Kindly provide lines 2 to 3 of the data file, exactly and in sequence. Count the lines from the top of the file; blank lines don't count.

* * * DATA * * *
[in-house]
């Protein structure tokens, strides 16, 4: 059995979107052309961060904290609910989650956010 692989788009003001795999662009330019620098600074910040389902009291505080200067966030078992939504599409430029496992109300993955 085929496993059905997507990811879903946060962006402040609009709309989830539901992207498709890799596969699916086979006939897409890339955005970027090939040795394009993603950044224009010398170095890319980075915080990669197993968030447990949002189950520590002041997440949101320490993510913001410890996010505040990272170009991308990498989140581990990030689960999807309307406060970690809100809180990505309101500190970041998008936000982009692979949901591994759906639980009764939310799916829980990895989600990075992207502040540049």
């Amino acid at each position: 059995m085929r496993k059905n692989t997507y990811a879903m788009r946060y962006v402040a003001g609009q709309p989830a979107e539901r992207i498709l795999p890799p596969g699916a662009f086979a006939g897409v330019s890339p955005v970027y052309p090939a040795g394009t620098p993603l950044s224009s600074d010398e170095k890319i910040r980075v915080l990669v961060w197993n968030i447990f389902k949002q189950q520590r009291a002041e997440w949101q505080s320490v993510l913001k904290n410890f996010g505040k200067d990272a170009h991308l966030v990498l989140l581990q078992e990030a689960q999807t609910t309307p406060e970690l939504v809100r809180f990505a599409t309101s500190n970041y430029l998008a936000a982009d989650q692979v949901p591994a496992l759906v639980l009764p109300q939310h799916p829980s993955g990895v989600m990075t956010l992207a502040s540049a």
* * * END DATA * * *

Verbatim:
């Protein structure tokens, strides 16, 4: 059995979107052309961060904290609910989650956010 692989788009003001795999662009330019620098600074910040389902009291505080200067966030078992939504599409430029496992109300993955 085929496993059905997507990811879903946060962006402040609009709309989830539901992207498709890799596969699916086979006939897409890339955005970027090939040795394009993603950044224009010398170095890319980075915080990669197993968030447990949002189950520590002041997440949101320490993510913001410890996010505040990272170009991308990498989140581990990030689960999807309307406060970690809100809180990505309101500190970041998008936000982009692979949901591994759906639980009764939310799916829980990895989600990075992207502040540049």
């Amino acid at each position: 059995m085929r496993k059905n692989t997507y990811a879903m788009r946060y962006v402040a003001g609009q709309p989830a979107e539901r992207i498709l795999p890799p596969g699916a662009f086979a006939g897409v330019s890339p955005v970027y052309p090939a040795g394009t620098p993603l950044s224009s600074d010398e170095k890319i910040r980075v915080l990669v961060w197993n968030i447990f389902k949002q189950q520590r009291a002041e997440w949101q505080s320490v993510l913001k904290n410890f996010g505040k200067d990272a170009h991308l966030v990498l989140l581990q078992e990030a689960q999807t609910t309307p406060e970690l939504v809100r809180f990505a599409t309101s500190n970041y430029l998008a936000a982009d989650q692979v949901p591994a496992l759906v639980l009764p109300q939310h799916p829980s993955g990895v989600m990075t956010l992207a502040s540049a």